The fact that Coke sales seem on a downward trend doesn't really mean Americans have had their fill of sugary, less-than-healthy drinks. We just have a lot more options.Click on the interactive chart to view data over time. Are these beverage companies here to stay? Use the list below to begin your analysis. 1. Dr Pepper Snapple Group, Inc. ( DPS): Engages in the manufacture and distribution of non-alcoholic beverages in the United States, Canada, and Mexico. Market cap at $10.32B, most recent closing price at $51.68. 2. Pepsico, Inc. ( PEP): Engages in the manufacture, marketing, and sale of foods, snacks, and carbonated and non-carbonated beverages worldwide. Market cap at $120.61B, most recent closing price at $83.96. 3. Beam, Inc. ( BEAM): Manufactures and sells distilled spirits. Market cap at $13.77B, most recent closing price at $83.30. 4. The Coca-Cola Company ( KO): Distributes, and markets nonalcoholic beverages worldwide. Market cap at $165.38B, most recent closing price at $37.50. 5. Monster Beverage Corporation ( MNST): Develops, markets, sells, and distributes alternative beverage category beverages in the United States and internationally. Market cap at $10.78B, most recent closing price at $63.87. (List compiled by James Dennin, a Kapitall Writer. Monthly returns sourced from Zacks Investment Research.)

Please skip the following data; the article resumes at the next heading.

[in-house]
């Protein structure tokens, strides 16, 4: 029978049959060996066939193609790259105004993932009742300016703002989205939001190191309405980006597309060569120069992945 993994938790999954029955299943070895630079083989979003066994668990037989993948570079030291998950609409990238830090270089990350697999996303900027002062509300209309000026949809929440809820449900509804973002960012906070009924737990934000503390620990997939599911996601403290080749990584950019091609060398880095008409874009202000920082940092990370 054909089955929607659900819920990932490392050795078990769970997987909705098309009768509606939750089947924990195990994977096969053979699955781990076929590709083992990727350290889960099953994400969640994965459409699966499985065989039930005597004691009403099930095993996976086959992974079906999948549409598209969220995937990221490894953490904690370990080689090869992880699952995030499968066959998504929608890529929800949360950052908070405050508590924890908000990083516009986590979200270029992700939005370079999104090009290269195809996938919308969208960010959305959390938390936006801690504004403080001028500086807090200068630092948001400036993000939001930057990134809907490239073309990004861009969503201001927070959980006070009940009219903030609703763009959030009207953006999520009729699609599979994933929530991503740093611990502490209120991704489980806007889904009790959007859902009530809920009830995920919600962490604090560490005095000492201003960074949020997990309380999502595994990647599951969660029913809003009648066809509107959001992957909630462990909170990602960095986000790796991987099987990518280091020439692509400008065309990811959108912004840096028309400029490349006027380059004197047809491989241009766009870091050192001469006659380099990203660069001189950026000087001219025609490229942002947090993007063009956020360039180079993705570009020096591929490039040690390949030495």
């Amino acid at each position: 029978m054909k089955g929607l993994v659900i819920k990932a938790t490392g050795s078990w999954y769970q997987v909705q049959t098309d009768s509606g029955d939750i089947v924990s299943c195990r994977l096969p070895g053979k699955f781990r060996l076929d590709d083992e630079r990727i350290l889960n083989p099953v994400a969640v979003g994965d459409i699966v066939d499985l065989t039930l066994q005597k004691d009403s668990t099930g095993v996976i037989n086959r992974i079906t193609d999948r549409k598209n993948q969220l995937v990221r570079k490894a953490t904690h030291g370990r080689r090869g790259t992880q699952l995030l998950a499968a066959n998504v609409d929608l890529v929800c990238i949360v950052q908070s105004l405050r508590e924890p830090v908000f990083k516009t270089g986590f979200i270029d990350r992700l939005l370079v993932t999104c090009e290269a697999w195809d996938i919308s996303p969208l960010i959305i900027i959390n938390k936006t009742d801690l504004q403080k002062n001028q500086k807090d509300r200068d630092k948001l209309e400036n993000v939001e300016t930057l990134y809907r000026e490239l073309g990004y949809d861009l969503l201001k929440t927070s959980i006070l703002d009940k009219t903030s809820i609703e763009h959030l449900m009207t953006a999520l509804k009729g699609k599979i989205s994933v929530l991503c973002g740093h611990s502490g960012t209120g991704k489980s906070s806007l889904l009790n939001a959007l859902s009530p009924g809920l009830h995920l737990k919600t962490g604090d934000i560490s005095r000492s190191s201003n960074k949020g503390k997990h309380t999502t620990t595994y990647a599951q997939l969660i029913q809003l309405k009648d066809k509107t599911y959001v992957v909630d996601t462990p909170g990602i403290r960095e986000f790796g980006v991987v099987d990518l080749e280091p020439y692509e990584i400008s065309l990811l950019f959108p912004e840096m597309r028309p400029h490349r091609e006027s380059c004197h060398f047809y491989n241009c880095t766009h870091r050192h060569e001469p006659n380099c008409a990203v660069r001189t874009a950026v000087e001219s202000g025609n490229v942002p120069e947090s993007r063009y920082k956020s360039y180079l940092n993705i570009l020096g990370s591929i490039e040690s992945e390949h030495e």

James Dennin, Kapitall: Comsumption of Coke and other soft-drinks is sagging. What could the future hold for these 5 beverage stocks? Coca Cola (KO) announced its earnings this week, which revealed more or less exactly what one would have expected: An increasingly health-savvy country is drinking slightly less Coke. However, the consumer giant made up for this by selling more of everything else, particularly bottled water. Read more from Kapitall: Where to find stocks that like higher interest rates (hint: finance) Americans, and the rest of the world, are changing their drinking habits. Not all of it is making us healthier, though. A big part of the drop in soda sales in the US has been attributed to the rise of energy and sports drinks like Monster (MNST) or Gatorade (PEP). The market as a whole for energy drinks has grown 5000% in the last 15 years. It makes sense that Coca-Cola and Pepsi–originally marketed as medicinal beverages for their eye-opening dose of caffeine–would see the biggest downside as the trend plays out. We're also drinking a lot more bourbon and whiskey. There's been a number of noteworthy acquisitions in the spirits industry, most notably Beam (BEAM)'s acquisition by the Japanese spirits-maker Suntori. They were likely motivated by the nearly 20% surge in the market for bourbon outside of the US. The activity has a number of important takeaways. For one, it shows the increasing importance of an international foothold for beverage makers as taste varies wildly from country to country. India drinks almost half the world's whiskey, for instance. And the average Latin American drinks almost twice as much Coke as the average European. It also affirms skepticism toward the efforts of health advocates like Michael Bloomberg who have made a target of sugary drinks.